The meal was worth the trip, but the park was so inviting that we decided that instead of dining and dashing, we would spend the day. Smart move. Dining on the train gave us a chance to see then entire park as we circumnavigated the grounds several times.

The Railway Car Shop had several restored cars from bygone days and furnished in period pieces down to the spittoon. The rare and unique passenger cars were remarkable. The wicker seats reminded me of the seats in the old subways that were displayed at the Transit Museum in Brooklyn where I visited in May. It was at this stop that we first met Riley. More on him in a bit, but as Bill P. and Steve R. can attest, he was one of the types of people I just gravitate to.

Next, we boarded the S.S. Moyie. This is a paddle steamer sternwheeler that worked Kootenay Lake in British Columbia from 1898 until 1957. Well the original did all that and is the world’s oldest intact passenger sternwheeler that you can see on display in Kaslo, B.C. But this replica gave us an idea of what it was like way back when. We plied the waters of the reservoir and dodged a bunch of little tykes running around. To his credit, Markie did not attempt to grab one of them and toss him overboard. Honestly, the trip was a delight as we toured the boat as the boat gave us a tour.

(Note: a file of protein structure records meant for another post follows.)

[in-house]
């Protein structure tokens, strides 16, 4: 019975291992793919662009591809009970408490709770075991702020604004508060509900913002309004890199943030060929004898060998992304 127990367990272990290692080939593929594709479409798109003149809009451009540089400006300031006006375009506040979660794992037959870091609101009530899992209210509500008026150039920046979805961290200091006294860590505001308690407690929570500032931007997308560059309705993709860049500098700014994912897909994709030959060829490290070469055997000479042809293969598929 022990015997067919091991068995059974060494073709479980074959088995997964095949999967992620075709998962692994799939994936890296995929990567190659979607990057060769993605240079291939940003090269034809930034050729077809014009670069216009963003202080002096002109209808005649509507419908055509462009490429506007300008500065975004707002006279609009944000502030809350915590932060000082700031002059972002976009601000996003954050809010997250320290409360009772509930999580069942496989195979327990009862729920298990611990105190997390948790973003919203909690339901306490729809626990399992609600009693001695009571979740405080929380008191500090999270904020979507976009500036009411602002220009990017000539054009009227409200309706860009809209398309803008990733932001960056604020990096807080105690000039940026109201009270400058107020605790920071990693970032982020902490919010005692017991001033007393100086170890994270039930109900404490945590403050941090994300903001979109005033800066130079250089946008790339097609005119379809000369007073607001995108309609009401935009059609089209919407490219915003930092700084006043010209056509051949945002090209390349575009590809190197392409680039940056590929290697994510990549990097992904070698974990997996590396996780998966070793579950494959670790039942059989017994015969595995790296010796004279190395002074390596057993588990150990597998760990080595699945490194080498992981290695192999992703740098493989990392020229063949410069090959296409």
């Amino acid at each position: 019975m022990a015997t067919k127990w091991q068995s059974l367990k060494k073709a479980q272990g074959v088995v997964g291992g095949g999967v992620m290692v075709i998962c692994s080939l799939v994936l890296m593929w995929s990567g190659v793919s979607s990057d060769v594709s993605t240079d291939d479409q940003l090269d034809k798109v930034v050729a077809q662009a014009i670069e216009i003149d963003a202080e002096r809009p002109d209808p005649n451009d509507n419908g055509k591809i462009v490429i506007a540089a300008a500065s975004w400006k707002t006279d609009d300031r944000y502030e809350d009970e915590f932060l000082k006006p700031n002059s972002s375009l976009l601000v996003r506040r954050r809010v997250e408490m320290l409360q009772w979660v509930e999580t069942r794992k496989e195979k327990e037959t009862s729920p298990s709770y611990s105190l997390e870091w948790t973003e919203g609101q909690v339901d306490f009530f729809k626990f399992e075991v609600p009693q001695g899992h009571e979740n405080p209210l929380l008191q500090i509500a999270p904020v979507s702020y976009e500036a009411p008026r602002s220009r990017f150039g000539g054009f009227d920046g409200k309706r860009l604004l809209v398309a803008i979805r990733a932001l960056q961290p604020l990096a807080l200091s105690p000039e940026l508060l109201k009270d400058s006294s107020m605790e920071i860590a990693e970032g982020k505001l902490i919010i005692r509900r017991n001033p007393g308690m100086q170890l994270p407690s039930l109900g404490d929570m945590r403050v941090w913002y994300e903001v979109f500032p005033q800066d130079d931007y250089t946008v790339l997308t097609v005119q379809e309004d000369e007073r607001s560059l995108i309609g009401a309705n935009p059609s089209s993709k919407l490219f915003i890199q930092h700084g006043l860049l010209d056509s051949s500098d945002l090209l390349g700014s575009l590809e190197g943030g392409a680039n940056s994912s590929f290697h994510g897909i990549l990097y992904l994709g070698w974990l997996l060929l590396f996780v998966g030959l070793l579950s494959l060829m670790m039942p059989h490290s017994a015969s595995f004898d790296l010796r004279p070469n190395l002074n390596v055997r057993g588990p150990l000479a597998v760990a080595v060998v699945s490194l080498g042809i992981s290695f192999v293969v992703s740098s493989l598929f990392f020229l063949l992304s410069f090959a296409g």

Next we moseyed over to Hudson’s Bay Company Fur Trading Fort, circa 1860. The rustic digs were manned by two capable young lads who were full of knowledge. One greeted us at the nearby Our Lady of Peace Mission (1885). In one display, I noticed that a large cast iron pot had 13 tally marks on it. Our young guide reminded us that since the traders and First Nation folk didn’t speak a common language, the marks were an indication of how many beaver pelts it would take to buy the pot. Love this stuff.

BTW, navigating the park was easy as there were plenty of railroad stations where the train stopped so one could board and you were on to your next destination. It was during one of these boardings where I got to sit next to Riley. Riley is one of these special guys who would probably fit somewhere on the autistic spectrum. He remembered us from the Railway Shop and remembered that we had dined on the train and what we ate. He anticipated every ring of the bell, every “All Aboard” and apologized that he had not yet mastered the whistle of Engine #24 (which was pulling the train) but only Engine #23. When I asked if he lived in Calgary, he not only gave the neighborhood but also the amount of shade. His ambition is to be an engineer and he was thrilled when I told him Markie had operated an engine at the train museum in Boulder City. Riley is just one of those wonderfully quirky guys that some people are unsettled by but is absolutely delightful. He alone would’ve made the price of admission a bargain.